But it wasn’t and Leinster could creep back into the battle.
The entire second half had to be seen to be believed. Billy Burns kicked-off to Ringrose but as the centre opened his wings to find touch Herring arrived to block him again. The force of contact denied the hooker a famous try but Leinster were rattled.
Still, only a squad with Saracens, Racing 92 or Munster’s arsenal will end their European reign.
Leinster were blessed for the Stockdale try that will never be. For the first and probably last time in his life the winger fluffed what looked certain glory after bursting down the same patch of land where he destroyed the All Blacks. No control on grounding. No try.
“It looked a bit fishy,” said Cullen.
Interestingly, former Ireland under-20s coach Nigel Carolan had previously expressed concerns about this very thing happening due to Stockdale’s one-hand style.
“As a coach he gave us the odd heart failure when he was scoring,” said Carolan of a flawed technique.
Dave Kearney’s doggedness deserves some credit.
“Jacob’s really, really disappointed,” McFarland continued. “Three millimetres off his finger. There were so many other small things that could of sent the game in other directions. Chaos theory will tell you it could have been any one thing. I am so proud he is in our team.”
Seconds later the ferocious Conan let roar his throat as Romain Poite awarded Leinster a scrum penalty.
The champions duly marched from their own territory.
Only four minutes into second half but the chance to go nine points clear disappeared. Leinster autopilot would erase the two-point deficit. Only a matter of time.
Seán Cronin broke the dam. Murphy made a recovery tackle but the blue wave came gushing through.
Ulster penalty! Cooney arched over Byrne to prompt the visiting thousands to wave their white flags as a sign they would never surrender.
O’Brien was replaced by Leavy as Ulster cleared their lines.
That nobody was taking a backward step was best seen under dropping ball. One time Stockdale and Adam Byrne landed in a tangle. Poite, who was happy to pocket his whistle as if he refereeing hurling championship in Thurles, was forced to intervene.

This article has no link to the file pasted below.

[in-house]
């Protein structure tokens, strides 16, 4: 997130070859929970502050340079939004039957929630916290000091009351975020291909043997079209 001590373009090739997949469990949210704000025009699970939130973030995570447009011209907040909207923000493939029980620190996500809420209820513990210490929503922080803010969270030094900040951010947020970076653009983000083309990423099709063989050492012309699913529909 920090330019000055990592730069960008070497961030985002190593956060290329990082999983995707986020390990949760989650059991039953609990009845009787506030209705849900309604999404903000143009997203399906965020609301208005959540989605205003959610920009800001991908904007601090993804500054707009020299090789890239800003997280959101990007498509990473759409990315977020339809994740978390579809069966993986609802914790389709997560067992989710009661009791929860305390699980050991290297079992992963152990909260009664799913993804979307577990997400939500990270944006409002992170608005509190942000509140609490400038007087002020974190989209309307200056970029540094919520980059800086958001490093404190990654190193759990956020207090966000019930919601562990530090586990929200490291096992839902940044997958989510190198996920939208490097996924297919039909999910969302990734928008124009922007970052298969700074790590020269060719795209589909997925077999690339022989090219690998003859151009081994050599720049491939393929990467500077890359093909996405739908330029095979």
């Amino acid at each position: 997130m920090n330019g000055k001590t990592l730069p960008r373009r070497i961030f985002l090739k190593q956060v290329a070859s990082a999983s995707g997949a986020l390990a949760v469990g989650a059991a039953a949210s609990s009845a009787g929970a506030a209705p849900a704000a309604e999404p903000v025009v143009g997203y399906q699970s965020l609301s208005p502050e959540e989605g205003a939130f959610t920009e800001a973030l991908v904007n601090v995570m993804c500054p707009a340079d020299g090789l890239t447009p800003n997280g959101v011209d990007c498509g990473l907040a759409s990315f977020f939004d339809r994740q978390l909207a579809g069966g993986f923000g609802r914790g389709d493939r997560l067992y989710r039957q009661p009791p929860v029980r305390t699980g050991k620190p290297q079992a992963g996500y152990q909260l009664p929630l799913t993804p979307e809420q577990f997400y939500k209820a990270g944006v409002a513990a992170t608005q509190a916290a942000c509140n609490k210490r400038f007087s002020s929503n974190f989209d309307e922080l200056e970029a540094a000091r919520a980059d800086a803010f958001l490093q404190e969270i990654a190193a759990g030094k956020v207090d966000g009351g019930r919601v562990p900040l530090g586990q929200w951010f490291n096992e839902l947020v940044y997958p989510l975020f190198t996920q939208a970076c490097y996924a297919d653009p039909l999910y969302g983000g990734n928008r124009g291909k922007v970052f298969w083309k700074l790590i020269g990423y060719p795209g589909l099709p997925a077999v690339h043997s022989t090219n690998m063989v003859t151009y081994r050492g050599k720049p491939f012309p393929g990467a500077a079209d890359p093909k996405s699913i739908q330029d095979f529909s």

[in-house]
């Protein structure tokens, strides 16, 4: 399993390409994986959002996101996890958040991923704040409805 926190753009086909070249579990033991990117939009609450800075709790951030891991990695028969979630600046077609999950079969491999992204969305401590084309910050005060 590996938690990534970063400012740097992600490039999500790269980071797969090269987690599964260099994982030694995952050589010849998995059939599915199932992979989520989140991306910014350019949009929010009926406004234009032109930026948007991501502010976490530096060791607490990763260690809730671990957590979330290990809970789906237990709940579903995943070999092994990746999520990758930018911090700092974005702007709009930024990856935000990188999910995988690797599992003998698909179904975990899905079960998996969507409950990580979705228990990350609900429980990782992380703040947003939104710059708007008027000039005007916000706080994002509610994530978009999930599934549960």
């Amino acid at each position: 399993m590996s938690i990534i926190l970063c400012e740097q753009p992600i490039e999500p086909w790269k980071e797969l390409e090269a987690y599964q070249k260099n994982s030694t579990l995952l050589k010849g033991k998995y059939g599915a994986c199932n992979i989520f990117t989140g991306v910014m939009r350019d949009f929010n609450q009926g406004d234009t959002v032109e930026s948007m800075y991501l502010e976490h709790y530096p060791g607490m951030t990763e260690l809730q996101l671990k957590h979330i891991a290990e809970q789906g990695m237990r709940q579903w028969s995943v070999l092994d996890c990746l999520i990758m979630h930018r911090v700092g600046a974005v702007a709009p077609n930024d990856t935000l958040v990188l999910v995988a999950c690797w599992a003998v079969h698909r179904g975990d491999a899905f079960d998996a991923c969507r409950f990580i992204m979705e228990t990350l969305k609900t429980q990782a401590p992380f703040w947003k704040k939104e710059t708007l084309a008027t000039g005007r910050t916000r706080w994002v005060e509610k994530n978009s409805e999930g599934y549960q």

Stockdale was supposed to have created enough scope for a massive upset but, instead, on 53 minutes, Adam Byrne finished off a stunning break and offload by Conan.
Leinster, leading by five points, meant Ulster had to discover reserves they don’t yet possess. But there is plenty to the team McFarland is only beginning to shape. Cooney kept them moving forward. Henderson and Treadwell carried with abandon.
On the hour mark Cullen unloaded his forward bullets while Ulster players were visibly wilting. Murphy looked to be destroyed but it was a mirage. They kept showing up. Poite awarded a very controversial and very kickable penalty but Cooney had to wait until Leavy was carted off the field in terribe discomfort.
The Ulster leaders ignored three points and turned to the lineout. It paid off as Luke Marshall emerged from the shadow of a 10-month injury to score the try that should have screamed redemption.
Cooney missed the simple conversion. 18-all. 15 minutes remaining. The game still needed winning.
When Poite finally awarded a difficult Leinster penalty, near the right touchline just outside the 22, Ross Byrne and Rhys Ruddock had a brief conversation.
Byrne’s standing leg had been cramping up and he winced in agony when retreating from a beautiful strike that made it 21-18. Rob Kearney replaced him as Noel Reid switched to outhalf with eight minutes left in this crazy affair.
Leinster survived, nothing more.
“Relieved and frustrated,” Leo Cullen surmised as they await the winners of Toulouse and Racing (the former must come to Dublin, the latter semi-final would be in Paris) as Munster face Saracens in Coventry.
“Desperate disappointment,” was McFarland’s final thought. “We could have won that game.”
“The scoreline says everything. It’s like saying we deserved to win, we didn’t win.”
A rivalry revived.